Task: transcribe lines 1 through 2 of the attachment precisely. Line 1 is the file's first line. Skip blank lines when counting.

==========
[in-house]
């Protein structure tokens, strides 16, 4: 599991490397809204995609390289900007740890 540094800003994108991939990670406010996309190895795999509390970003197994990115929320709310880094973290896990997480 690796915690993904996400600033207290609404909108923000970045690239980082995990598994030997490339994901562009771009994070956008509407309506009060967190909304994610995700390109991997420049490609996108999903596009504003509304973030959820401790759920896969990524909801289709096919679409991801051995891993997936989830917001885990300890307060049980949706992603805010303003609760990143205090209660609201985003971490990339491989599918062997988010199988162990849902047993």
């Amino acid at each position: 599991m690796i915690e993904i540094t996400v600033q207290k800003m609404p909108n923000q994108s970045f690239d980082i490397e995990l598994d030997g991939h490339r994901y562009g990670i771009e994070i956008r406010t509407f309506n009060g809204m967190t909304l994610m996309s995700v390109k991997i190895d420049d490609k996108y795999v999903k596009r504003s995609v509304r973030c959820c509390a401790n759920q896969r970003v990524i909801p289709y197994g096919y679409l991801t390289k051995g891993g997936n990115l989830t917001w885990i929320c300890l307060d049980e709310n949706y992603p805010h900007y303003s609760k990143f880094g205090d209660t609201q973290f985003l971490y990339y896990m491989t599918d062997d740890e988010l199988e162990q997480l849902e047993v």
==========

[in-house]
């Protein structure tokens, strides 16, 4: 599991490397809204995609390289900007740890 540094800003994108991939990670406010996309190895795999509390970003197994990115929320709310880094973290896990997480 690796915690993904996400600033207290609404909108923000970045690239980082995990598994030997490339994901562009771009994070956008509407309506009060967190909304994610995700390109991997420049490609996108999903596009504003509304973030959820401790759920896969990524909801289709096919679409991801051995891993997936989830917001885990300890307060049980949706992603805010303003609760990143205090209660609201985003971490990339491989599918062997988010199988162990849902047993």